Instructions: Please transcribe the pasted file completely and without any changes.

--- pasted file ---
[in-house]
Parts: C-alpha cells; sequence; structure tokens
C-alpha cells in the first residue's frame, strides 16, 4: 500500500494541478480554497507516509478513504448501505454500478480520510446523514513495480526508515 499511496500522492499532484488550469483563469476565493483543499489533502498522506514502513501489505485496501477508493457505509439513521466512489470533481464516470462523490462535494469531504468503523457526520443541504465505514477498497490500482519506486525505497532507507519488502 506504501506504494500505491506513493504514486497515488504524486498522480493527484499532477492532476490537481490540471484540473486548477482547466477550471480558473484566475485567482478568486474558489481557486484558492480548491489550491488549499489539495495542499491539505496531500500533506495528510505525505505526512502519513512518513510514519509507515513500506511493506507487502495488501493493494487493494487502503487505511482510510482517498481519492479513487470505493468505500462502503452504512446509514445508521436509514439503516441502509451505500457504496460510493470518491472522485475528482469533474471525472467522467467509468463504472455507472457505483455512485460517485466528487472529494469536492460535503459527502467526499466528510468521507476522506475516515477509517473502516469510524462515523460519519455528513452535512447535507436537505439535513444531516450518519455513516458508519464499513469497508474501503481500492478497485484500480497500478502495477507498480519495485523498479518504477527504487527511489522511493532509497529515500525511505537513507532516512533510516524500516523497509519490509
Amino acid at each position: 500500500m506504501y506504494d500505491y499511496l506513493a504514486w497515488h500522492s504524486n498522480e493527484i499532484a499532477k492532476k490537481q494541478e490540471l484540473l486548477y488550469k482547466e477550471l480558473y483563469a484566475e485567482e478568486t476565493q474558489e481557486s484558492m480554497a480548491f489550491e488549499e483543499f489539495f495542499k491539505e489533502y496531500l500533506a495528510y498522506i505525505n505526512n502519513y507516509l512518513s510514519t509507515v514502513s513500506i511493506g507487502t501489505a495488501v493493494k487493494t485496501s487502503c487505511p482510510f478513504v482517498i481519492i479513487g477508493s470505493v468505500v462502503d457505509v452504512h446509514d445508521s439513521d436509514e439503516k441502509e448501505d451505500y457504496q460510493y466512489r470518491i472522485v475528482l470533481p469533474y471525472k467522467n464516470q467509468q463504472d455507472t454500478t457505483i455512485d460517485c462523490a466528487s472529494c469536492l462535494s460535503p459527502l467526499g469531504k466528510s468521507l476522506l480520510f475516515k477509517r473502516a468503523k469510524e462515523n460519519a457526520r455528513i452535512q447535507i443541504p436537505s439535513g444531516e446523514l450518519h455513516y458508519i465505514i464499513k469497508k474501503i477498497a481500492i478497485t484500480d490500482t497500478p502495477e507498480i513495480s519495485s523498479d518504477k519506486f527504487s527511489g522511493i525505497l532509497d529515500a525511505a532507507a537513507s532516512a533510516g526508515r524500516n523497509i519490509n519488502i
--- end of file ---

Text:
[in-house]
Parts: C-alpha cells; sequence; structure tokens
C-alpha cells in the first residue's frame, strides 16, 4: 500500500494541478480554497507516509478513504448501505454500478480520510446523514513495480526508515 499511496500522492499532484488550469483563469476565493483543499489533502498522506514502513501489505485496501477508493457505509439513521466512489470533481464516470462523490462535494469531504468503523457526520443541504465505514477498497490500482519506486525505497532507507519488502 506504501506504494500505491506513493504514486497515488504524486498522480493527484499532477492532476490537481490540471484540473486548477482547466477550471480558473484566475485567482478568486474558489481557486484558492480548491489550491488549499489539495495542499491539505496531500500533506495528510505525505505526512502519513512518513510514519509507515513500506511493506507487502495488501493493494487493494487502503487505511482510510482517498481519492479513487470505493468505500462502503452504512446509514445508521436509514439503516441502509451505500457504496460510493470518491472522485475528482469533474471525472467522467467509468463504472455507472457505483455512485460517485466528487472529494469536492460535503459527502467526499466528510468521507476522506475516515477509517473502516469510524462515523460519519455528513452535512447535507436537505439535513444531516450518519455513516458508519464499513469497508474501503481500492478497485484500480497500478502495477507498480519495485523498479518504477527504487527511489522511493532509497529515500525511505537513507532516512533510516524500516523497509519490509
Amino acid at each position: 500500500m506504501y506504494d500505491y499511496l506513493a504514486w497515488h500522492s504524486n498522480e493527484i499532484a499532477k492532476k490537481q494541478e490540471l484540473l486548477y488550469k482547466e477550471l480558473y483563469a484566475e485567482e478568486t476565493q474558489e481557486s484558492m480554497a480548491f489550491e488549499e483543499f489539495f495542499k491539505e489533502y496531500l500533506a495528510y498522506i505525505n505526512n502519513y507516509l512518513s510514519t509507515v514502513s513500506i511493506g507487502t501489505a495488501v493493494k487493494t485496501s487502503c487505511p482510510f478513504v482517498i481519492i479513487g477508493s470505493v468505500v462502503d457505509v452504512h446509514d445508521s439513521d436509514e439503516k441502509e448501505d451505500y457504496q460510493y466512489r470518491i472522485v475528482l470533481p469533474y471525472k467522467n464516470q467509468q463504472d455507472t454500478t457505483i455512485d460517485c462523490a466528487s472529494c469536492l462535494s460535503p459527502l467526499g469531504k466528510s468521507l476522506l480520510f475516515k477509517r473502516a468503523k469510524e462515523n460519519a457526520r455528513i452535512q447535507i443541504p436537505s439535513g444531516e446523514l450518519h455513516y458508519i465505514i464499513k469497508k474501503i477498497a481500492i478497485t484500480d490500482t497500478p502495477e507498480i513495480s519495485s523498479d518504477k519506486f527504487s527511489g522511493i525505497l532509497d529515500a525511505a532507507a537513507s532516512a533510516g526508515r524500516n523497509i519490509n519488502i